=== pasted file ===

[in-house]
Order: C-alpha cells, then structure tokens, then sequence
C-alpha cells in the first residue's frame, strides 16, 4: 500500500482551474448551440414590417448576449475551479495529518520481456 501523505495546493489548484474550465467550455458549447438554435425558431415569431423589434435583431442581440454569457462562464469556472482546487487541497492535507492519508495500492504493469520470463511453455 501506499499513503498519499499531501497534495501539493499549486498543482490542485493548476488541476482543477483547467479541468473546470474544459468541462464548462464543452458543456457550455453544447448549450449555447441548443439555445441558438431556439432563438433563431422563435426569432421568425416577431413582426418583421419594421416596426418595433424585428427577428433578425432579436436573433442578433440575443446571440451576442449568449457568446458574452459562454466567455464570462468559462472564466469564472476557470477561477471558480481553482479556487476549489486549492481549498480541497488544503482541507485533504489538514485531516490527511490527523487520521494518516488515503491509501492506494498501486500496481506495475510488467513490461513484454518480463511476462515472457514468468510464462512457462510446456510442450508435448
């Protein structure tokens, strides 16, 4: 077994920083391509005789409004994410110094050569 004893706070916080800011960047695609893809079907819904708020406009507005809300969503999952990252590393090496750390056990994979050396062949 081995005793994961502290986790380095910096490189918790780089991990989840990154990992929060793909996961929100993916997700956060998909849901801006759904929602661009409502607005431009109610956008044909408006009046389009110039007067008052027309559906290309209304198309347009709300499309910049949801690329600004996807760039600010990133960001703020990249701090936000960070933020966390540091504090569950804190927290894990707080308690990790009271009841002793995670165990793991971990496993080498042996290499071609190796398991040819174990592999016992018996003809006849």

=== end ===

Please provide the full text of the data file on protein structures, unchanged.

[in-house]
Order: C-alpha cells, then structure tokens, then sequence
C-alpha cells in the first residue's frame, strides 16, 4: 500500500482551474448551440414590417448576449475551479495529518520481456 501523505495546493489548484474550465467550455458549447438554435425558431415569431423589434435583431442581440454569457462562464469556472482546487487541497492535507492519508495500492504493469520470463511453455 501506499499513503498519499499531501497534495501539493499549486498543482490542485493548476488541476482543477483547467479541468473546470474544459468541462464548462464543452458543456457550455453544447448549450449555447441548443439555445441558438431556439432563438433563431422563435426569432421568425416577431413582426418583421419594421416596426418595433424585428427577428433578425432579436436573433442578433440575443446571440451576442449568449457568446458574452459562454466567455464570462468559462472564466469564472476557470477561477471558480481553482479556487476549489486549492481549498480541497488544503482541507485533504489538514485531516490527511490527523487520521494518516488515503491509501492506494498501486500496481506495475510488467513490461513484454518480463511476462515472457514468468510464462512457462510446456510442450508435448
């Protein structure tokens, strides 16, 4: 077994920083391509005789409004994410110094050569 004893706070916080800011960047695609893809079907819904708020406009507005809300969503999952990252590393090496750390056990994979050396062949 081995005793994961502290986790380095910096490189918790780089991990989840990154990992929060793909996961929100993916997700956060998909849901801006759904929602661009409502607005431009109610956008044909408006009046389009110039007067008052027309559906290309209304198309347009709300499309910049949801690329600004996807760039600010990133960001703020990249701090936000960070933020966390540091504090569950804190927290894990707080308690990790009271009841002793995670165990793991971990496993080498042996290499071609190796398991040819174990592999016992018996003809006849």